Our Leadership in Multiple Sclerosis
Understanding the Impact of MS
Report: State of MS
When it comes to information about living with multiple sclerosis (MS), more is better. More than nine in 10 patients say – and neurologists tend to agree – that they like to know everything about their MS, whether it’s good or bad.
How do we know? We asked.
Commissioned by Biogen and conducted online by Harris Poll, the State of MS survey sought to understand the MS experience by surveying those in the trenches: people living with and treating the disease. The survey involved 982 adults diagnosed with MS and 900 neurologists in Germany, Italy, Spain, the United Kingdom (UK) and the United States (U.S.). Developed in partnership with the State of MS Consortium, an international steering committee of treating neurologists and representatives from patient advocacy groups, the survey delved into key aspects of MS care.
There are many questions that arise when it comes to MS treatment. When selecting one treatment over another, how is that responsibility shared between the neurologist and the patient? When and how are treatment goals set? Does the patient’s experience with that treatment regimen turn out to be what he or she expected? How is treatment success defined and measured? These are vital decisions that are unique to each patient’s situation, but the need for good communication is common to all.
When communication is done well, it reinforces a healthy partnership between clinicians, patients and others actively involved in MS care. And for truly successful treatment regimens to be developed and maintained, patient participation is fundamental.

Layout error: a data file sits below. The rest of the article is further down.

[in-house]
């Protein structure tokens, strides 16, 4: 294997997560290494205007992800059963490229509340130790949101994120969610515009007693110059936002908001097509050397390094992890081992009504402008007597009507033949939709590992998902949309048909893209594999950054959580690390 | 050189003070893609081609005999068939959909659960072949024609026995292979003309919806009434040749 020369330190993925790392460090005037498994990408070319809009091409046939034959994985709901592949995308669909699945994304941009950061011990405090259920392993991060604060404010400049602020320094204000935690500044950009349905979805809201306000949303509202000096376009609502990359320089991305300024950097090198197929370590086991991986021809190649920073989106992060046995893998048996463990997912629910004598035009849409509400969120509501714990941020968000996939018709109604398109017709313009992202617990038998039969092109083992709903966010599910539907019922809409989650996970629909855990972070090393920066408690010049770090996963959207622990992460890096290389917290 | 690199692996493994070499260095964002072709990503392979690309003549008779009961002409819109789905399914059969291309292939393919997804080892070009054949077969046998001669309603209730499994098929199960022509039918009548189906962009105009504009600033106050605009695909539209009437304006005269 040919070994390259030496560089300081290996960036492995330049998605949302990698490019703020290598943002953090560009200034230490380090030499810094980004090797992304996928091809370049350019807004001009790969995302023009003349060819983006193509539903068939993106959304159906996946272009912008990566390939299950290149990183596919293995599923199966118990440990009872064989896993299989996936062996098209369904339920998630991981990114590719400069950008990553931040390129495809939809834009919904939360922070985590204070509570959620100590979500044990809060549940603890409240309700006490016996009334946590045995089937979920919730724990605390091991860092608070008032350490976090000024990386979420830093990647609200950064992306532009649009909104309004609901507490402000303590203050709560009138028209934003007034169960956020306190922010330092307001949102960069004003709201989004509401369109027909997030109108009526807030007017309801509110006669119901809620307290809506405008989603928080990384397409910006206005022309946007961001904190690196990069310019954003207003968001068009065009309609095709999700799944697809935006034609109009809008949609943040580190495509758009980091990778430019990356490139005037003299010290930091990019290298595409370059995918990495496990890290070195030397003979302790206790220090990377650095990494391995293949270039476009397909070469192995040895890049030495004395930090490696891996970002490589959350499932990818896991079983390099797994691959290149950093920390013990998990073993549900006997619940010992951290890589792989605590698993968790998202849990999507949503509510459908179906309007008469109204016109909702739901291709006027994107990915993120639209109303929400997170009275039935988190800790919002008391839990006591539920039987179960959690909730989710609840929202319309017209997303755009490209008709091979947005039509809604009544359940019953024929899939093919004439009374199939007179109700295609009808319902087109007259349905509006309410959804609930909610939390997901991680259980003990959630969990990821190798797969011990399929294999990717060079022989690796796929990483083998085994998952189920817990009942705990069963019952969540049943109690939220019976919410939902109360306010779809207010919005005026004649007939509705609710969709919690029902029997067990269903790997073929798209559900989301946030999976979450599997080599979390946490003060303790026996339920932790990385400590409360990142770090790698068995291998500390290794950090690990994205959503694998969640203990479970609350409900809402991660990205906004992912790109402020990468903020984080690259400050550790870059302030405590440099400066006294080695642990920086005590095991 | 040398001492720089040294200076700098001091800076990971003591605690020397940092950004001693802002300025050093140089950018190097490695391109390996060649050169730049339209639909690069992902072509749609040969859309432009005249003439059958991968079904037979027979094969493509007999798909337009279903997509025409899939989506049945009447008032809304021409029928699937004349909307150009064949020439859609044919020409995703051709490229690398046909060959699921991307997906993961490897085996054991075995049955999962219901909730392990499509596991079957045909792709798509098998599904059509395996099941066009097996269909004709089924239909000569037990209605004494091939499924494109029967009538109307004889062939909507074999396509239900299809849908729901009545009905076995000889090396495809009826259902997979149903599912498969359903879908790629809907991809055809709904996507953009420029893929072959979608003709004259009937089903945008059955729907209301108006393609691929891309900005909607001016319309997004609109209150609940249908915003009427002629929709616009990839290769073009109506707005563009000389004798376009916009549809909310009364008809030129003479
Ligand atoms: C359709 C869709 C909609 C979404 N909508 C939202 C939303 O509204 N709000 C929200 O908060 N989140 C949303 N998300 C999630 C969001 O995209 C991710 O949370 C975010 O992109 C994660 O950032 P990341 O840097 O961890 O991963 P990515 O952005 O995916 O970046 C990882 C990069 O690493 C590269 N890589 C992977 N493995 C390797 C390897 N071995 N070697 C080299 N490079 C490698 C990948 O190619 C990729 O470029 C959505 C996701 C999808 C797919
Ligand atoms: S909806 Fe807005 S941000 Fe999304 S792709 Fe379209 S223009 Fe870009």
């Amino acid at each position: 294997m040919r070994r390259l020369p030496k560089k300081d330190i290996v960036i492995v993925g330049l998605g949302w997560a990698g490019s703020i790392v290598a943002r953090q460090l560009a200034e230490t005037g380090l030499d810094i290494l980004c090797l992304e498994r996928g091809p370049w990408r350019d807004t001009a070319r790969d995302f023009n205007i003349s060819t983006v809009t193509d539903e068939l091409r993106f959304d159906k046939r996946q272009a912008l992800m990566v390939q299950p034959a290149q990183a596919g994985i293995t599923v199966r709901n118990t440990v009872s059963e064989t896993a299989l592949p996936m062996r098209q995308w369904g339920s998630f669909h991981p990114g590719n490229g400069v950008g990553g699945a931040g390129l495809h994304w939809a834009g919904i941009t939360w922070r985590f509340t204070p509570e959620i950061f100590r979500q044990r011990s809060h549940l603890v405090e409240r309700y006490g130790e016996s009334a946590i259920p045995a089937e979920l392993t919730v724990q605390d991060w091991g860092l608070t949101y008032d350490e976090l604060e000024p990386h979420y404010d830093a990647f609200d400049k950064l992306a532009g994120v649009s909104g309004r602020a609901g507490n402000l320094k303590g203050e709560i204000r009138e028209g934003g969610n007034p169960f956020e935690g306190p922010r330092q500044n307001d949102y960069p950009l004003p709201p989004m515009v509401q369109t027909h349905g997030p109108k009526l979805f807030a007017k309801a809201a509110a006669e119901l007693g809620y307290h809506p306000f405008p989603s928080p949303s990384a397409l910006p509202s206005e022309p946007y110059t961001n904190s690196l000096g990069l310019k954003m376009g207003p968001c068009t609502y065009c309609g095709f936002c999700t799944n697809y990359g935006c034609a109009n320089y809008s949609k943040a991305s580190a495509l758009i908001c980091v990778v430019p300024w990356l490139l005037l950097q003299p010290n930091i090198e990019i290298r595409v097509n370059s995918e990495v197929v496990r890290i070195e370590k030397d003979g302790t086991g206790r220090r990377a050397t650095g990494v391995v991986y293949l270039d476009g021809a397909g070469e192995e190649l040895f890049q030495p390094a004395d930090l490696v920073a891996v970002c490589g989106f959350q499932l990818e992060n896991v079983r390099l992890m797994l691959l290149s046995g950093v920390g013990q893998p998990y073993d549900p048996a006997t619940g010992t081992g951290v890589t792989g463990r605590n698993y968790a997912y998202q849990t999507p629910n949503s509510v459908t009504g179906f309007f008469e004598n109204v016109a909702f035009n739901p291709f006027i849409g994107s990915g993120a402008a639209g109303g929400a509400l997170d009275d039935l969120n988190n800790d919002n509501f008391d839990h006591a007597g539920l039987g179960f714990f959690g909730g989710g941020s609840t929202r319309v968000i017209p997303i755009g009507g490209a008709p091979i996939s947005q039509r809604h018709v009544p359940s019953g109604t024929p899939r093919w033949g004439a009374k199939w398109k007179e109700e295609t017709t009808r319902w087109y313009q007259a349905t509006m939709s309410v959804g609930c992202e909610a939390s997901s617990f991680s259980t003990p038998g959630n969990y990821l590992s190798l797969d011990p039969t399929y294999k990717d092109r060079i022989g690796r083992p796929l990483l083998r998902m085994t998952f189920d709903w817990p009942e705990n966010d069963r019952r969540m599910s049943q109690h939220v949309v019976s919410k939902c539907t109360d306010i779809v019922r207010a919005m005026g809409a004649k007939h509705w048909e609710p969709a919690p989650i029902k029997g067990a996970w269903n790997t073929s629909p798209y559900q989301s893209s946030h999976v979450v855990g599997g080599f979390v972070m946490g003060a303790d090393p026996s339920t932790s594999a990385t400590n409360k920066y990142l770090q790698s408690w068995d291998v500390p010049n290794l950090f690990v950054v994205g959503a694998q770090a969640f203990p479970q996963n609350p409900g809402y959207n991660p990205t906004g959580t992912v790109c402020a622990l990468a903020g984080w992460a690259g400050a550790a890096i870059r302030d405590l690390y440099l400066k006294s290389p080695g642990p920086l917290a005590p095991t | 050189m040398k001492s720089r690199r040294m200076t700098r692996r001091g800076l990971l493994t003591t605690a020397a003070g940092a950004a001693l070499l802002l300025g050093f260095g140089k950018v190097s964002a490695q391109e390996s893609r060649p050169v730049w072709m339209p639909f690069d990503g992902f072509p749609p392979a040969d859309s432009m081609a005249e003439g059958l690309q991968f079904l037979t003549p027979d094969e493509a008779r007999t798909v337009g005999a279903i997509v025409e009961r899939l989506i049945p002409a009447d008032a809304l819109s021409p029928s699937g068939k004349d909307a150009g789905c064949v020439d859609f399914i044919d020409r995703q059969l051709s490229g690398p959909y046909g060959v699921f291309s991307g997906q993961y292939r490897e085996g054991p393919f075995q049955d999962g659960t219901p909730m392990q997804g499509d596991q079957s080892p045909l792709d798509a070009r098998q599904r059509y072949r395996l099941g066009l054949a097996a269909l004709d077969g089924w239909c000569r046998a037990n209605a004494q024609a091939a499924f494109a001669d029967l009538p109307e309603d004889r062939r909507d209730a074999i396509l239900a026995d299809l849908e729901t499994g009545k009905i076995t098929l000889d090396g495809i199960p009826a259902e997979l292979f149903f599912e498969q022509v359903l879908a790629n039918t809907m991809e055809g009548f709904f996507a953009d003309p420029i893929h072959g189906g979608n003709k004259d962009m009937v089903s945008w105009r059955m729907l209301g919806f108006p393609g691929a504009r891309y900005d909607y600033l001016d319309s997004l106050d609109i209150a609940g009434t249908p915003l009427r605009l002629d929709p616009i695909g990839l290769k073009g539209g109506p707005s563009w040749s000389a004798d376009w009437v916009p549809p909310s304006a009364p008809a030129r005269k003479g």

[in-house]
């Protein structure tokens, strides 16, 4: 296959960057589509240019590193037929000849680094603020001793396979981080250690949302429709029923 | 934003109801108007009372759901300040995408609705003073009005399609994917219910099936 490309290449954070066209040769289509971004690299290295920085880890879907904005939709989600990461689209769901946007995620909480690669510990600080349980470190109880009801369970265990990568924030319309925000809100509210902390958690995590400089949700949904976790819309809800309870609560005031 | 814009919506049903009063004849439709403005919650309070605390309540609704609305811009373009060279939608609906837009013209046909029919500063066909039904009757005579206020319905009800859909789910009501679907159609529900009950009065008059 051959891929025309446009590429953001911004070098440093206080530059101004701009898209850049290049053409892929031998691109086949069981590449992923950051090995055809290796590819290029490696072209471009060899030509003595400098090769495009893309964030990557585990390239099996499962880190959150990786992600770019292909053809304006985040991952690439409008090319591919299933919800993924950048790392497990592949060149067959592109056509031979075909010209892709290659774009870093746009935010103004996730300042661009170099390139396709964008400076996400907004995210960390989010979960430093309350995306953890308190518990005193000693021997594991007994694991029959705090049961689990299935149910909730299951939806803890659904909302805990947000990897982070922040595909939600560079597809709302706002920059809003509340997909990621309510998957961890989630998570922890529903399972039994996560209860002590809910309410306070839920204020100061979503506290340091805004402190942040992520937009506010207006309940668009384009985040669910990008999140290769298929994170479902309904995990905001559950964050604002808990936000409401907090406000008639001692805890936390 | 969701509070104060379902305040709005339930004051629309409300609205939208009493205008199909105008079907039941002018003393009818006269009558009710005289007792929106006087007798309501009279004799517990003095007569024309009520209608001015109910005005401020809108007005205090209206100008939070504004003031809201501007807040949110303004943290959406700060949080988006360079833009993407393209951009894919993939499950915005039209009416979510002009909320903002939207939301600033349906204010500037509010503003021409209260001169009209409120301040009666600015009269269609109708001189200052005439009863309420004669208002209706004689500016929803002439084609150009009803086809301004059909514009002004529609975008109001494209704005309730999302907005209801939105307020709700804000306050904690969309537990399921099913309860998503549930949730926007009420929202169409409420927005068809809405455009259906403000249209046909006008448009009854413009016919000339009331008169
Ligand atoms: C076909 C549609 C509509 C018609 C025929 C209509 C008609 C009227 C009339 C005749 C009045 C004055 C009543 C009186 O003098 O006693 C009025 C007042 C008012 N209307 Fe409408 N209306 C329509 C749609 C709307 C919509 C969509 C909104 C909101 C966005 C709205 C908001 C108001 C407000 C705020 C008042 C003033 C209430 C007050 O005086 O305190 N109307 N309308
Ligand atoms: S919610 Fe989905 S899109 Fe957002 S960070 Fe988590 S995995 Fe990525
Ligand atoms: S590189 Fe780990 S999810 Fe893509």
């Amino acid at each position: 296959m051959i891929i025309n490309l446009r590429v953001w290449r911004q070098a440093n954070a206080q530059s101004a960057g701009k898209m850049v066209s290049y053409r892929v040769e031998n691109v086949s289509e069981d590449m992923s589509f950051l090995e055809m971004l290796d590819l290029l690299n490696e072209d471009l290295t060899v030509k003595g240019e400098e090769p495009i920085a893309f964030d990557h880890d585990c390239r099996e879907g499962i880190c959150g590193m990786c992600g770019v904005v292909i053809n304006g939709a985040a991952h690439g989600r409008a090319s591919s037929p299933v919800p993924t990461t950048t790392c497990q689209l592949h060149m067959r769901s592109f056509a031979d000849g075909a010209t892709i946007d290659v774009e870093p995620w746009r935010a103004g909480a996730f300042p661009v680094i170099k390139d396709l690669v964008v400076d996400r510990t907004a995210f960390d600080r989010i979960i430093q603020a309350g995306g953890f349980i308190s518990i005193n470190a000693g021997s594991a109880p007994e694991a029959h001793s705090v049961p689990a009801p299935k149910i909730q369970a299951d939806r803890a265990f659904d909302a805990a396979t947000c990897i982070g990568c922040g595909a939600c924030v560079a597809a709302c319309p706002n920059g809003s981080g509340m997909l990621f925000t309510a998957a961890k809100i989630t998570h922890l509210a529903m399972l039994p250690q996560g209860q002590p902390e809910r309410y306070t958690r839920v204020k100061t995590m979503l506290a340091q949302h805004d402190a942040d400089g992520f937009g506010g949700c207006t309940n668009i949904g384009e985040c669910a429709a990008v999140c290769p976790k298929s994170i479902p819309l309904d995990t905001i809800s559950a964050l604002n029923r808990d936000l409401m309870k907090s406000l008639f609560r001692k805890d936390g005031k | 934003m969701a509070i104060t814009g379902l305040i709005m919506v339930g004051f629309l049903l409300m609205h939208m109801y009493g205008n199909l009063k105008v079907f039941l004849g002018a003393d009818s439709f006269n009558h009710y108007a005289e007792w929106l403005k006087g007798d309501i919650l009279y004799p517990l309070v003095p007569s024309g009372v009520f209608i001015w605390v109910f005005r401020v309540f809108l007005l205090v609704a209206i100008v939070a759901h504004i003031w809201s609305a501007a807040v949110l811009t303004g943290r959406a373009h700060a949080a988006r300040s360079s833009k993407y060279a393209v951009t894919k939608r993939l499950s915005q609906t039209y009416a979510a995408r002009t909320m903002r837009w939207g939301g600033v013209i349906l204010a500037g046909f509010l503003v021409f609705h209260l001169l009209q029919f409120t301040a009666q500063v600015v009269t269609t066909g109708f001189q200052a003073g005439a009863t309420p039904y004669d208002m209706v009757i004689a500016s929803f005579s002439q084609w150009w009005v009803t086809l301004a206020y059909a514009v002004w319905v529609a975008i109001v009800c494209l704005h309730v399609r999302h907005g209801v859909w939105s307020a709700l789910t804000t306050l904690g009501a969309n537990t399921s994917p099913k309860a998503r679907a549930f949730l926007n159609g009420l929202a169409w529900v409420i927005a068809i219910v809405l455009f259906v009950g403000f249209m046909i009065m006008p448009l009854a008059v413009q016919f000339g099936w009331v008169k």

As the survey showed, many people with MS reported being involved in their treatment. More than half of patients reported being very satisfied or satisfied with their disease-modifying therapy (DMT) and 82 percent participated in the decision-making process when choosing their DMT. More satisfied patients tended to report being very comfortable speaking about their MS to their neurologist and were more likely to report that they took a more active role in choosing their DMT compared to less satisfied patients.
What did we learn? In short, despite the generally positive assessment of current practice in MS, certain aspects of MS care could be better and it is our hope that the survey will serve as a catalyst for improvement.
Spotlight on Communication
Overall, MS patients and neurologists view their communications positively, yet they struggle to discuss key symptoms. Understanding the different needs of patients and physicians and building a comprehensive dialogue about MS are critical to improving the lives of MS patients.
The Many Factors Affecting MS Treatment Satisfaction
Multiple factors influence patients’ reported treatment satisfaction, such as treatment expectations and degree of collaboration with their physicians. These insights identify opportunities for improvement and may allow patients and physicians to better communicate regarding their MS.
A Closer Look at the Challenges
Patients and neurologists identified challenges in managing MS treatment. Establishing a strong partnership may help physicians understand the aspects affecting a patient’s overall experience.